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E.g., 01/16/2017
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  • animals and their earwax
  • flame resistant fibers
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Your search has returned 108710 articles:
  • News in Brief

    Here's how earwax might clean ears

    NEW ORLEANS — The self-cleaning marvel known as earwax may turn the dust particles it traps into agents of their own disposal.

    Earwax, secreted in the ear canal, protects ears from building up dunes of debris from particles wafting through the air. The wax creates a sticky particle-trapper inside the canal, explained Zac Zachow January 6 at the annual meeting of the Society of...

    01/13/2017 - 16:29 Biophysics, Physiology, Animals
  • News in Brief

    New ‘smart’ fibers curb fires in lithium-ion batteries

    Hoverboards and certain cell phones powered by lithium-ion batteries occasionally go up in flames. Scientists now have a new plan for squelching these fires before they flare out of control: incorporating a flame retardant in the battery that’s released if temperatures get too toasty.

    Within lithium-ion batteries, ions travel between positive and negative electrodes through a liquid...

    01/13/2017 - 14:00 Materials, Technology
  • Growth Curve

    Though complex, new peanut allergy guidelines are based on science

    Six hours before I gave birth to my son, our labor and delivery nurse started choking.

    The cause, we later discovered, was a jar of peanuts that my unsuspecting husband had cracked open for a snack. Our fast-acting (and highly allergic) nurse rushed out of the room and made it to her EpiPen in time. She was OK, to our immense relief, and we managed to not endanger anyone else’s life that...

    01/13/2017 - 13:29 Health
  • News

    Promise and perils of marijuana deserve more scientific scrutiny

    Marijuana’s medical promise deserves closer, better-funded scientific scrutiny, a new state-of-the-science report concludes.

    The report, released January 12 by the National Academies of Sciences, Engineering and Medicine in Washington, D.C., calls for expanding research on potential medical applications of cannabis and its products, including marijuana and chemical components called...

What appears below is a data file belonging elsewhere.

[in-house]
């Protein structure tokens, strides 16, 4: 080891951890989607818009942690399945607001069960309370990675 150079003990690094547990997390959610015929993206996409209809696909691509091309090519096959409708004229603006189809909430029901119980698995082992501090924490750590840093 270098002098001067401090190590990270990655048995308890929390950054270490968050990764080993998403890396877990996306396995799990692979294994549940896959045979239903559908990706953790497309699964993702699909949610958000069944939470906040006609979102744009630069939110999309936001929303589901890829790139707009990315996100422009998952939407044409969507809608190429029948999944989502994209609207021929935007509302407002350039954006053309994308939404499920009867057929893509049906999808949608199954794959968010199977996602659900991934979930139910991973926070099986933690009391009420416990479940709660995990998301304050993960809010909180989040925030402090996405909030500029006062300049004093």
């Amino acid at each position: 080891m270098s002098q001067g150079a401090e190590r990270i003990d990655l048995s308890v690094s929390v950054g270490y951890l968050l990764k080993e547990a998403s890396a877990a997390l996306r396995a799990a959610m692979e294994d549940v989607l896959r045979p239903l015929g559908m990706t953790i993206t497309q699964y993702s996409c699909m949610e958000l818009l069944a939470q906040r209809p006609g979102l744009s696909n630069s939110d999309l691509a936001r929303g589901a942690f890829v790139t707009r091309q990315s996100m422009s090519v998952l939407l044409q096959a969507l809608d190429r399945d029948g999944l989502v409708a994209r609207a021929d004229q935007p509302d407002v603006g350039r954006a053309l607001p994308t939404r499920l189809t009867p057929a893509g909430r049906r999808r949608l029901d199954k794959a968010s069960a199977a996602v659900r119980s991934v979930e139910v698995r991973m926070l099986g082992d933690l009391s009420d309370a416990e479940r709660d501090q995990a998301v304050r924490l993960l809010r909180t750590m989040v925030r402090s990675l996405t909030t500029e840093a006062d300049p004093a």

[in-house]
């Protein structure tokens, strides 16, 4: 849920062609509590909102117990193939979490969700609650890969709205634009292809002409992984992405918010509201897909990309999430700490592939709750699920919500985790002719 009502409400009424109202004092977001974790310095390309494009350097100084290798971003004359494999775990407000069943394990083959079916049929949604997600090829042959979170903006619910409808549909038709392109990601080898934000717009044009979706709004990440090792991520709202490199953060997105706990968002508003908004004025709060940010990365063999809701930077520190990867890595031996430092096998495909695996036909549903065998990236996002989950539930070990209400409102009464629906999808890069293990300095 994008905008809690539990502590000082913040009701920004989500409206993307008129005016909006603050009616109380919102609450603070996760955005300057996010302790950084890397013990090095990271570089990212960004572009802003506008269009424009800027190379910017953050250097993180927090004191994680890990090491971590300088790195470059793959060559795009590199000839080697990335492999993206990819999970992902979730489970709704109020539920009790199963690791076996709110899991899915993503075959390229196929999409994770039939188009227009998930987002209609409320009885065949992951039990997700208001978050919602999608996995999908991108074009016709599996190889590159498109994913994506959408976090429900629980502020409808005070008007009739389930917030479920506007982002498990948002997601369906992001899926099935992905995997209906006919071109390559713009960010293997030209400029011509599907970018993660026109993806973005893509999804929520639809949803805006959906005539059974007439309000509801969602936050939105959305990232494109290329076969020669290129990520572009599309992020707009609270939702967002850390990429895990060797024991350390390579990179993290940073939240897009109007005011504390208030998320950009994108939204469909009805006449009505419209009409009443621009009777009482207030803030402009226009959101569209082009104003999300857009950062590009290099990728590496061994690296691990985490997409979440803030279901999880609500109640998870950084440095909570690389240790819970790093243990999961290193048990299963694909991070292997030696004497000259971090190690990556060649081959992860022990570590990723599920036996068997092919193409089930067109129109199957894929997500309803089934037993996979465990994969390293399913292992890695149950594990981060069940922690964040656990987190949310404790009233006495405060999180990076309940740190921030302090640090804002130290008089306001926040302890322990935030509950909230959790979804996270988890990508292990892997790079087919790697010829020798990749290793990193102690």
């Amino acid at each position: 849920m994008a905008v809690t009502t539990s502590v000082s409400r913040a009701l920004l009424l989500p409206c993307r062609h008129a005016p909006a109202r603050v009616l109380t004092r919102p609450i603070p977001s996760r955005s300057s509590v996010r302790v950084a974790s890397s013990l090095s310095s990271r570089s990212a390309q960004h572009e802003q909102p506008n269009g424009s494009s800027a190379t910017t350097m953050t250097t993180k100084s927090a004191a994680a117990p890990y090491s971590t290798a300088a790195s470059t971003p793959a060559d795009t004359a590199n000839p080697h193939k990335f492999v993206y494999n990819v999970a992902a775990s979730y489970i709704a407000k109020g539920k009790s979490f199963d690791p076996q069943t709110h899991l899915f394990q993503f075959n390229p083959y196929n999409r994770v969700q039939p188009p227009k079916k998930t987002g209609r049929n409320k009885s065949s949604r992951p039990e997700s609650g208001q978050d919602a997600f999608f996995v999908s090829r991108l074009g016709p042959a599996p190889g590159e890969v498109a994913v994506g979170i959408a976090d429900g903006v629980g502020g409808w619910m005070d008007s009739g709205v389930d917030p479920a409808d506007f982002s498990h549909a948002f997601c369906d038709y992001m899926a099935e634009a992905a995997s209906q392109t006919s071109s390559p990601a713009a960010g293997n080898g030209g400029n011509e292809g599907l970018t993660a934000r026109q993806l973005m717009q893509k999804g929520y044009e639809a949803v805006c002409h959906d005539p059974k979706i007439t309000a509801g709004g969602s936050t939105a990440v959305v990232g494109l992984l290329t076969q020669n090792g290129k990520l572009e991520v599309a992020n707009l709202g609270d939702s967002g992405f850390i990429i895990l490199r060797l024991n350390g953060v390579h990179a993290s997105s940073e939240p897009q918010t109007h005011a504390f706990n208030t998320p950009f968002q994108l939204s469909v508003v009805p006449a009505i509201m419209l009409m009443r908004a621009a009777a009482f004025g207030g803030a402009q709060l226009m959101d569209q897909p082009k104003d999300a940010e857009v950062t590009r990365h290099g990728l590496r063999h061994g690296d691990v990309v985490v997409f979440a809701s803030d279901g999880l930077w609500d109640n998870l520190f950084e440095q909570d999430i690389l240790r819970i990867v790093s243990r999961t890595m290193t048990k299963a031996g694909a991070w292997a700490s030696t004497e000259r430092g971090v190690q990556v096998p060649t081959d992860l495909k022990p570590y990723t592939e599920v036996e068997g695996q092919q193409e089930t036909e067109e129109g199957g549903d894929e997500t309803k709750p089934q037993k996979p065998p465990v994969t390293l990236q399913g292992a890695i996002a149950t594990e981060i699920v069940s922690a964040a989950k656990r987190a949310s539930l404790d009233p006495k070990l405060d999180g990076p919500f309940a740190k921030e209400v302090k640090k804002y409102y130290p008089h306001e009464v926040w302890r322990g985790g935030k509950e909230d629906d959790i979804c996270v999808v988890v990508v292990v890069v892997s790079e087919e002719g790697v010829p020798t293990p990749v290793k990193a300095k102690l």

01/12/2017 - 15:02 Health, Mental Health, Science & Society
  • News

    New molecular knot is most complex yet

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    One hundred and ninety-two atoms have tied the knot.

    Chains of carbon, hydrogen, oxygen and nitrogen atoms, woven together in a triple braid, form the most complex molecular knot ever described, chemists from the University of Manchester in England report in the Jan. 13 Science.

    Learning how to tie such knots could one day help researchers weave molecular...

    01/12/2017 - 14:00 Chemistry, Materials
  • News

    How mice use their brain to hunt

    The part of the brain that governs emotions such as fear and anxiety also helps mice hunt. That structure, the amygdala, orchestrates a mouse’s ability to both stalk a cricket and deliver a fatal bite, scientists report January 12 in Cell.

    Scientists made select nerve cells in mice’s brains sensitive to light, and then used lasers to activate specific groups of those cells. By turning...

    01/12/2017 - 12:08 Neuroscience
  • Science Visualized

    Shimmering soap bubbles have a dark side

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    Zoom in on a soap bubble just before it bursts and brilliant, complex patterns emerge. Shimmery rainbows appear in thicker portions of the soap film, while clusters of dark spots appear in the thinnest regions.

    The thickness of the soap film determines the color seen. Light rays that reflect off of the top and bottom of the film combine to amplify particular...

    01/12/2017 - 07:00 Biophysics
  • News

    It takes guts for a sea spider to pump blood

    NEW ORLEANS — A newfound way of delivering oxygen in animal circulatory systems depends mostly on food sloshing back and forth in the guts.

    This discovery came in sea spiders, or pycnogonids, which can look like legs in search of a body. Their spookily long legs hold stretches of digestive tract, which wouldn’t fit inside the creatures’ scrap of an abdomen. Waves of contraction sweeping...

    01/11/2017 - 16:46 Animals, Physiology
  • News

    Pain promoter also acts as pain reliever

    A protein that sounds the alarm when the body encounters something painful also helps put out the fire.

    Called Nav1.7, the protein sits on pain-sensing nerves and has long been known for sending a red alert to the brain when the body has a brush with pain. Now, experiments in rodent cells reveal another role for Nav1.7: Its activity triggers the production of pain-relieving molecules....

    01/11/2017 - 16:09 Neuroscience, Cells
  • Science Ticker

    Ancient oddball invertebrate finds its place on the tree of life

    Hyoliths are evolutionary misfits no more.

    This class of ancient marine invertebrates has now been firmly pegged as lophophorates, a group whose living members include horseshoe worms and lamp shells, concludes an analysis of more than 1,500 fossils, including preserved soft tissue.  

    The soft-bodied creatures, encased in conical shells, concealed U-shaped guts and rings of...

    01/11/2017 - 14:30 Paleontology, Animals, Evolution